People can engage in respectful dialogue in spite of differing ideological views, Respect and Rebellion’s Berny Jacques and Geston Pierre told students during the Center for Peace and Conflict Resolution’s webinar on Jan. 21.
Jacques and Pierre deplored the divisiveness taking over the country and encouraged students to engage in respectful conversations with others who have differing viewpoints. They first held a debate on hot-topic issues between themselves to demonstrate how it can be done, and then gave students advice in an open question and answer session.
Jacques, a lawyer and politician, identifies as a conservative while Pierre, a pastor, identifies as a liberal. They share a hometown in Florida and a heritage as children of Haitian immigrants.
“It’s great to see two friends engaging productively about politics,” said Benjamin Cook, director of the Center for Peace and Conflict Resolution.
Some of the advice the guest speakers gave was to seek out others with differing viewpoints, listen to their experiences with an open mind and build friendships even if you disagree with them.
Pierre stressed the importance of engaging with others who have differing viewpoints and encouraged every listener to seek out somebody with a different ideology than their own and try to build a relationship with them.
“It’s important to know their stories, to hear their perspectives and to dialogue because at the end of the day, we believe that friendship can heal the republic,” he said.
Jacques said when students encounter somebody with different ideas, they should take them at their word and see where they’re coming from, and then they should duke it out, remembering that the best ideas emerge in the marketplace of ideas. “Never dismiss somebody’s experience.”
He said that although Pierre had helped give him new perspectives, he had never changed his mind on an issue. “The goal of this is not to change people’s minds.”
Both speakers saw issues with the division happening in America. Pierre expressed concern that polarization will eventually lead to another war and Jacques called inclusion of diversity of thought the “fabric of our republic.”
Pierre clarified what he meant by polarization with an example. If he liked oranges and Jacques liked apples, polarization would sound like “oranges need to thrive, and apples need to die.” He said disagreement is fine, but it is important to listen to the other side.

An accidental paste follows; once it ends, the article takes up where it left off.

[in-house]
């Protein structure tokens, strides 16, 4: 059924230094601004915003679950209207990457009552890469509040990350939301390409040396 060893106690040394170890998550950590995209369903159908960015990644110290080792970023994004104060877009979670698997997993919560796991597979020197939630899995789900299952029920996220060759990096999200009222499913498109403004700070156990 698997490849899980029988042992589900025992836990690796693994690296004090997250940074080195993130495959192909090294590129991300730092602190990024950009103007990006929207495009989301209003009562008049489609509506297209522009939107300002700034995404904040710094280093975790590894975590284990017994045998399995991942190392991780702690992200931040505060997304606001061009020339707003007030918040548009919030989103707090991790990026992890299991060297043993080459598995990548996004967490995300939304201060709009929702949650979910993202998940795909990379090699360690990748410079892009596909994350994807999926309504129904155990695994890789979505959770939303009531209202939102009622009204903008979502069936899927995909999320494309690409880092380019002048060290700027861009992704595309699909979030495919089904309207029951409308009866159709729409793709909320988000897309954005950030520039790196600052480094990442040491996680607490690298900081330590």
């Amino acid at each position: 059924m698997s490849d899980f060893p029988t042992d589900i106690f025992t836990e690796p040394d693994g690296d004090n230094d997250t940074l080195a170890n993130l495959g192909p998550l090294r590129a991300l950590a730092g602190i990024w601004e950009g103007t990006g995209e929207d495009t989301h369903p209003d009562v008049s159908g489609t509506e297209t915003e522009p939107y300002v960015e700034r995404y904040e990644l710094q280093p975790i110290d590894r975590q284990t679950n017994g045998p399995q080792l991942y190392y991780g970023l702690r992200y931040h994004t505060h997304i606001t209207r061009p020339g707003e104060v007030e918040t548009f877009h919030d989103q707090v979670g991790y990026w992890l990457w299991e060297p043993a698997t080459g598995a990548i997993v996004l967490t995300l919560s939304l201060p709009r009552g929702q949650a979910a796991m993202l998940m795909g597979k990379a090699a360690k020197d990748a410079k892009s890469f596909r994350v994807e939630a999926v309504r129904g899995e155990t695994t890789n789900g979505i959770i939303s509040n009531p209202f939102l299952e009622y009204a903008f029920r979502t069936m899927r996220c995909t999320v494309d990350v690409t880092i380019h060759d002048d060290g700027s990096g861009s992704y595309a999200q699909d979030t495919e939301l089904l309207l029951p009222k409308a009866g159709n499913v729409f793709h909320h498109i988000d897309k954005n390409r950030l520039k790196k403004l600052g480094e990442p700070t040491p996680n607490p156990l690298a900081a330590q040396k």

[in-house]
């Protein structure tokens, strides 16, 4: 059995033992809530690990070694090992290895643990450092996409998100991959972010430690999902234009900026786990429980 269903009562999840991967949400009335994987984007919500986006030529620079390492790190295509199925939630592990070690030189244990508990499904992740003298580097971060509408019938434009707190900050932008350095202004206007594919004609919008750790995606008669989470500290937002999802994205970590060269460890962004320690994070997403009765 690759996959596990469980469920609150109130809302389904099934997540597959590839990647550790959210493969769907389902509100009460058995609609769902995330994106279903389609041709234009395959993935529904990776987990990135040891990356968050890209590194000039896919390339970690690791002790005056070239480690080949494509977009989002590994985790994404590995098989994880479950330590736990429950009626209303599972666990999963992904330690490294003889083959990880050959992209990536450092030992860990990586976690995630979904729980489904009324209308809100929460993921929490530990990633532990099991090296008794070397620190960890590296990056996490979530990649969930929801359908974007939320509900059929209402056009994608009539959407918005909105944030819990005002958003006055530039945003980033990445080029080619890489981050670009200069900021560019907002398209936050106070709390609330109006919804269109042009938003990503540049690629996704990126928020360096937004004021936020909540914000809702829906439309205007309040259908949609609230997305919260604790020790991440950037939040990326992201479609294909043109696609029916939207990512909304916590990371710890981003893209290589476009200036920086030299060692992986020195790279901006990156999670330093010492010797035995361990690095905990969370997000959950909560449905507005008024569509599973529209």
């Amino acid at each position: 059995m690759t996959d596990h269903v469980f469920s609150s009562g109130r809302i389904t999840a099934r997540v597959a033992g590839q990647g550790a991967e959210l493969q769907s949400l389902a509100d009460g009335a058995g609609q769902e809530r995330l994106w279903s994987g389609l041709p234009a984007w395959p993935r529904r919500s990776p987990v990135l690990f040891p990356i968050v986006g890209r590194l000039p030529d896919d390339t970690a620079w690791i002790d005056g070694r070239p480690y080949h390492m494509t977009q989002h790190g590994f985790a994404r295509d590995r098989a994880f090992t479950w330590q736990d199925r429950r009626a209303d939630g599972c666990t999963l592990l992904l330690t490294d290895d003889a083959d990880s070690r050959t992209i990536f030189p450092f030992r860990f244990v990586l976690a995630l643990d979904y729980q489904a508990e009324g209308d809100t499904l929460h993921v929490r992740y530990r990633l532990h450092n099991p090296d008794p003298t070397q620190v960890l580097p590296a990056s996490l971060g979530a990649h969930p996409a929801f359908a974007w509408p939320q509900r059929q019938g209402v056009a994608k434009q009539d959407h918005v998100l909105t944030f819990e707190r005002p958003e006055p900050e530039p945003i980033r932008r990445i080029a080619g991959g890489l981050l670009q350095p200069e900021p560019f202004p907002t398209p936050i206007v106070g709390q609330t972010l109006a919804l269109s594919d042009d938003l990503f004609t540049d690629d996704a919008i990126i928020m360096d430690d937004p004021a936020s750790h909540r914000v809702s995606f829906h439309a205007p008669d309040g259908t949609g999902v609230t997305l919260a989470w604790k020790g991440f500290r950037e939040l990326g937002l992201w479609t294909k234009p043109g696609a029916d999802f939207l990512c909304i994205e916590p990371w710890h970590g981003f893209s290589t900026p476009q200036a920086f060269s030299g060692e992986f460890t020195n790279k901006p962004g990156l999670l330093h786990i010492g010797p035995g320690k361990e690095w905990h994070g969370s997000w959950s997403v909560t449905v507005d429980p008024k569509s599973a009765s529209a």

While debating, Jacques and Pierre attributed the rising division in America to different causes.
“The woke left causes more division by making everything about race,” Jacques said. “I think when we put everything in the context of race, it makes everything worse.” He objects to the practice of preferential treatment based on race and said he believes it implies inferiority and sows bitterness with those who are not people of color.
He also said many conservative voices feel like they’re being silenced and attacked, and those feelings lead to divisiveness. He cited Big Tech closing former president Donald Trump’s social media accounts as an example.
Pierre, on the other hand, credited much of the country’s division to Trump and said the former president based his campaign on hate and white supremacy. “He did not help America become a better place; he made it a more dangerous place.” Although he admitted Trump had done some good, he said, “people don’t care how much you do until they know how much you care.”
He also saw division taking the form of anti-immigration policies, which he said came from people who don’t want to see the country become browner or more diverse.
Whenever Jacques and Pierre reached a standstill, they suggested they move onto another topic. They failed to interrupt or attack one another and frequently said things to the effect of, “I disagree, but that’s okay.”
“Civility,” Pierre said, “does not mean you’re weak.”
“We need to have the intellectual humility to know we are human beings and respect each other as that,” he said.
A recording of the event is available here.